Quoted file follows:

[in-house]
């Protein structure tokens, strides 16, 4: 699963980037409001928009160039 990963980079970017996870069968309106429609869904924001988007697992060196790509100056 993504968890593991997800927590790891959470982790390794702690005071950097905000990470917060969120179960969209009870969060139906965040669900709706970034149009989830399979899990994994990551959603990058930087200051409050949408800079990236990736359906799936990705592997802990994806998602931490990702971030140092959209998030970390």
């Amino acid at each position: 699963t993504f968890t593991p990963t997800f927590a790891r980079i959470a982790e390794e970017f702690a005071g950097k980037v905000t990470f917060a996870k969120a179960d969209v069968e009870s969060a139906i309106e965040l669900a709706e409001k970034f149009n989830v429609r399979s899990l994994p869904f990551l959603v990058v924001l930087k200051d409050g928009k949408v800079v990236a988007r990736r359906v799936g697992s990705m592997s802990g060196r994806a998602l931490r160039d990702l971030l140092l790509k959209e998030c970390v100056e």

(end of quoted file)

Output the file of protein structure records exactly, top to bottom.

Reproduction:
[in-house]
């Protein structure tokens, strides 16, 4: 699963980037409001928009160039 990963980079970017996870069968309106429609869904924001988007697992060196790509100056 993504968890593991997800927590790891959470982790390794702690005071950097905000990470917060969120179960969209009870969060139906965040669900709706970034149009989830399979899990994994990551959603990058930087200051409050949408800079990236990736359906799936990705592997802990994806998602931490990702971030140092959209998030970390």
């Amino acid at each position: 699963t993504f968890t593991p990963t997800f927590a790891r980079i959470a982790e390794e970017f702690a005071g950097k980037v905000t990470f917060a996870k969120a179960d969209v069968e009870s969060a139906i309106e965040l669900a709706e409001k970034f149009n989830v429609r399979s899990l994994p869904f990551l959603v990058v924001l930087k200051d409050g928009k949408v800079v990236a988007r990736r359906v799936g697992s990705m592997s802990g060196r994806a998602l931490r160039d990702l971030l140092l790509k959209e998030c970390v100056e």